§ Lord G. Somerset
was disposed to think that the clause might be improved; and at a future time he would be ready to consider the Amendment proposed. But as the clause was introduced after much consideration and discussion, and as it had been introduced into every railway bill for the last thirteen or fourteen years, he could not take upon himself the responsibility of altering it at present, or without much consideration.
§ Clause agreed to.
§ On Clause 20,—respecting the payment of subscriptions by instalments,
§ Colonel Sibthorp
objected to allow these companies to pay up their capitals by instalments, or by "calls." He would have the whole subscription paid at once. This system of calls enabled railway schemes to be taken up, as was truly said by an hon. Member opposite, by "men of straw." They got up those schemes without a shilling in the world, and then they went over the country under the pretence of making surveys. He himself could not endure to have his property entered upon, and his trees cut down by these marauders. He would say that at least two-thirds of the capital ought to be subscribed at first. He knew how the schemes were got up. People who knew nothing about these things were humbugged [a laugh.]; yes, humbugged—that was the word—by engineers and attorneys. Now, he did not want to make a sweeping charge against all engineers 931 and attorneys; for he knew that many of them were very respectable men in their way. If the public saw a sum of money, such as 20,000l., paid down at once in a new company, they would have some confidence. No one could be more inclined than himself to forward any project that would be useful to the country; but he never would encourage or have anything to do with schemes which he believed to be delusive and dangerous.
§ On Clause 111,—empowering justices to imprison officers of companies refusing to deliver up books and documents, the prisoner to remain in custody without bail,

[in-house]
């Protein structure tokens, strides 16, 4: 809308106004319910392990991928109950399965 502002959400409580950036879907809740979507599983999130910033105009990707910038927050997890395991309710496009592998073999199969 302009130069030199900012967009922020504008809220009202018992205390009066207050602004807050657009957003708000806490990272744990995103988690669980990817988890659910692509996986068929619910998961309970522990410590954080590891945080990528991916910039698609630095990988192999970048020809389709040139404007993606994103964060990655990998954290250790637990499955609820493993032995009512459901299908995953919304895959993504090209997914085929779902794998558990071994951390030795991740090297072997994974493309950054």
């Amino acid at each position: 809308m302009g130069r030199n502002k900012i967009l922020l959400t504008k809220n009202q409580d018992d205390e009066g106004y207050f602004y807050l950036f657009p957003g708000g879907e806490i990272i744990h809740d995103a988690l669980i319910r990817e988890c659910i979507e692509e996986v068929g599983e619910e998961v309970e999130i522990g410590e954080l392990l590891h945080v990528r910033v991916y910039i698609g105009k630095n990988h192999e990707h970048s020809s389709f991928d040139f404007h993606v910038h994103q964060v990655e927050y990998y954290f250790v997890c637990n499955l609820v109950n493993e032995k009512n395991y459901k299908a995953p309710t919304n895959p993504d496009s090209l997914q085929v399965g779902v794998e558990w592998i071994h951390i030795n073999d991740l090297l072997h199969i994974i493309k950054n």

said, the clause was the usual one, and the best defence of it was, that no complaints had ever arisen from its operation. The case of a company requiring its servants to deliver up books, papers, vouchers, and so on, which were its own property, was not at all analogous to the ordinary case of a dispute between two parties in a Court of Justice, where the presumption was equally in favour of both antecedently to the investigation. He could conceive of no justification for detaining the property of the company.
§ Mr. Spooner
said, as the party was to be imprisoned, in the absence of bail, until he had made up his accounts, facilities ought to be afforded to him for that purpose.
§ Mr. Henley
could not see why these new companies should have any powers, as regarded their servants, which the old companies did not possess. The right hon. Gentleman said, there could be no possible justification for detaining books and papers. Why it might be that that was the only way in which a clerk could prove that the company were indebted to him. The observation of the hon. Member for Birmingham was a very striking one. By this law they imprisoned a man because he did not give up books, and then they kept him in prison because he did not make up his accounts, although no facilities were provided for such a purpose.
§ Mr. Fox Maule
did think that the clause should be modified, and that a power should be given to ascertain whether the offence was one for which they might take bail, as in ordinary cases.
§ Lord G. Somerset
concurred with the hon. Member that the clause required modification. But with regard to the observations 932 of the hon. Member for Birmingham, upon another part of it, it appeared to him (Lord G. Somerset) that a public audit of the accounts would not be necessary. However, he would suggest that the clause should be passed now, and when the Report was brought up he would have a modified clause prepared; but if he attempted to do so now, he might do too much or too little.
§ The clause agreed to, pro formâ.
§ Remaining clauses were agreed to.
§ The House resumed.
§ The Report received and ordered to be taken into further consideration.
§ House adjourned at half-past three, to five o'clock.
§ At five o'clock the House again met.